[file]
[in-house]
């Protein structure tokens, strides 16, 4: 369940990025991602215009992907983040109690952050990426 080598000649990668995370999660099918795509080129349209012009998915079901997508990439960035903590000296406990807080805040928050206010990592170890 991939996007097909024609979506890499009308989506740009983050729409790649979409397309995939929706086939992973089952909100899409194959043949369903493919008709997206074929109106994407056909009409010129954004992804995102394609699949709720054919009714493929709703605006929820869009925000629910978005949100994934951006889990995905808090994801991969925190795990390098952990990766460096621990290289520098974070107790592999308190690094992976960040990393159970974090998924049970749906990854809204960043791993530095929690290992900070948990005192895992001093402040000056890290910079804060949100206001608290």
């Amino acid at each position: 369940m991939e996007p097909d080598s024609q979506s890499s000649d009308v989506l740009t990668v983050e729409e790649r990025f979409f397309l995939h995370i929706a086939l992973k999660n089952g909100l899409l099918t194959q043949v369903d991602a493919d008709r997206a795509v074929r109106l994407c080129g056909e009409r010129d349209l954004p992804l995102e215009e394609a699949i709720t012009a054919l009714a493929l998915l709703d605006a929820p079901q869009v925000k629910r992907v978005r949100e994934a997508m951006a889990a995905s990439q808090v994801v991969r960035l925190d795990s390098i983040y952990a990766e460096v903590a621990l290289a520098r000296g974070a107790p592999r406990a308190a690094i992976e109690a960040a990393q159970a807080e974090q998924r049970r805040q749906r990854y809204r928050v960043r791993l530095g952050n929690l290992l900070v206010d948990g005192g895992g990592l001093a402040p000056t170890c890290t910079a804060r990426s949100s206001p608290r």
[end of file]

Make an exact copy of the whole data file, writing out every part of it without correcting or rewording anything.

[in-house]
């Protein structure tokens, strides 16, 4: 369940990025991602215009992907983040109690952050990426 080598000649990668995370999660099918795509080129349209012009998915079901997508990439960035903590000296406990807080805040928050206010990592170890 991939996007097909024609979506890499009308989506740009983050729409790649979409397309995939929706086939992973089952909100899409194959043949369903493919008709997206074929109106994407056909009409010129954004992804995102394609699949709720054919009714493929709703605006929820869009925000629910978005949100994934951006889990995905808090994801991969925190795990390098952990990766460096621990290289520098974070107790592999308190690094992976960040990393159970974090998924049970749906990854809204960043791993530095929690290992900070948990005192895992001093402040000056890290910079804060949100206001608290």
């Amino acid at each position: 369940m991939e996007p097909d080598s024609q979506s890499s000649d009308v989506l740009t990668v983050e729409e790649r990025f979409f397309l995939h995370i929706a086939l992973k999660n089952g909100l899409l099918t194959q043949v369903d991602a493919d008709r997206a795509v074929r109106l994407c080129g056909e009409r010129d349209l954004p992804l995102e215009e394609a699949i709720t012009a054919l009714a493929l998915l709703d605006a929820p079901q869009v925000k629910r992907v978005r949100e994934a997508m951006a889990a995905s990439q808090v994801v991969r960035l925190d795990s390098i983040y952990a990766e460096v903590a621990l290289a520098r000296g974070a107790p592999r406990a308190a690094i992976e109690a960040a990393q159970a807080e974090q998924r049970r805040q749906r990854y809204r928050v960043r791993l530095g952050n929690l290992l900070v206010d948990g005192g895992g990592l001093a402040p000056t170890c890290t910079a804060r990426s949100s206001p608290r």